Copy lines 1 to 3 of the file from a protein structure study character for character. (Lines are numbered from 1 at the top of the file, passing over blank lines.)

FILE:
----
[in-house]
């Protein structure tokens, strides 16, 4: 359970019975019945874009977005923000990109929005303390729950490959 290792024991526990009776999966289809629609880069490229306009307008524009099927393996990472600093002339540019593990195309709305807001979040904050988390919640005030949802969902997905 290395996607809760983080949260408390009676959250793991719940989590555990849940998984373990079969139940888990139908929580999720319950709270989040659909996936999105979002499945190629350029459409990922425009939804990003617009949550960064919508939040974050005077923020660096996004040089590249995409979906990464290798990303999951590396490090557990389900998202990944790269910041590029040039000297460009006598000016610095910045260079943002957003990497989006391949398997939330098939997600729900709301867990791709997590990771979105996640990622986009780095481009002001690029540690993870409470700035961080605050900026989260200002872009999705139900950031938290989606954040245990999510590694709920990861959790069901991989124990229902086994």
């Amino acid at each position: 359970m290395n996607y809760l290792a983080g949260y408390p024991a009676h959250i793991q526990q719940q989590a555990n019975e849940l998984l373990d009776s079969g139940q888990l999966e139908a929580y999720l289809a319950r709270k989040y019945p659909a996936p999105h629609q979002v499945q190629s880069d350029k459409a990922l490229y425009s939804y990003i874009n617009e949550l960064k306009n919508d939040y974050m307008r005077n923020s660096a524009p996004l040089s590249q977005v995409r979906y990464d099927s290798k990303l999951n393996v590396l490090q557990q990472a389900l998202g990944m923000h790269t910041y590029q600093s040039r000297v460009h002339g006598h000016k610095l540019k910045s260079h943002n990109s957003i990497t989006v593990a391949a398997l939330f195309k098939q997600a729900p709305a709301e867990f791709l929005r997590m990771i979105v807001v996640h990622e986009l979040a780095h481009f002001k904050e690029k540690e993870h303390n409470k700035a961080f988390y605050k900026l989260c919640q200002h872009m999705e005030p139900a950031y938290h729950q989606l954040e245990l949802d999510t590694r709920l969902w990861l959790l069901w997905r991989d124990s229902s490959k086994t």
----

[in-house]
């Protein structure tokens, strides 16, 4: 359970019975019945874009977005923000990109929005303390729950490959 290792024991526990009776999966289809629609880069490229306009307008524009099927393996990472600093002339540019593990195309709305807001979040904050988390919640005030949802969902997905 290395996607809760983080949260408390009676959250793991719940989590555990849940998984373990079969139940888990139908929580999720319950709270989040659909996936999105979002499945190629350029459409990922425009939804990003617009949550960064919508939040974050005077923020660096996004040089590249995409979906990464290798990303999951590396490090557990389900998202990944790269910041590029040039000297460009006598000016610095910045260079943002957003990497989006391949398997939330098939997600729900709301867990791709997590990771979105996640990622986009780095481009002001690029540690993870409470700035961080605050900026989260200002872009999705139900950031938290989606954040245990999510590694709920990861959790069901991989124990229902086994």
């Amino acid at each position: 359970m290395n996607y809760l290792a983080g949260y408390p024991a009676h959250i793991q526990q719940q989590a555990n019975e849940l998984l373990d009776s079969g139940q888990l999966e139908a929580y999720l289809a319950r709270k989040y019945p659909a996936p999105h629609q979002v499945q190629s880069d350029k459409a990922l490229y425009s939804y990003i874009n617009e949550l960064k306009n919508d939040y974050m307008r005077n923020s660096a524009p996004l040089s590249q977005v995409r979906y990464d099927s290798k990303l999951n393996v590396l490090q557990q990472a389900l998202g990944m923000h790269t910041y590029q600093s040039r000297v460009h002339g006598h000016k610095l540019k910045s260079h943002n990109s957003i990497t989006v593990a391949a398997l939330f195309k098939q997600a729900p709305a709301e867990f791709l929005r997590m990771i979105v807001v996640h990622e986009l979040a780095h481009f002001k904050e690029k540690e993870h303390n409470k700035a961080f988390y605050k900026l989260c919640q200002h872009m999705e005030p139900a950031y938290h729950q989606l954040e245990l949802d999510t590694r709920l969902w990861l959790l069901w997905r991989d124990s229902s490959k086994t």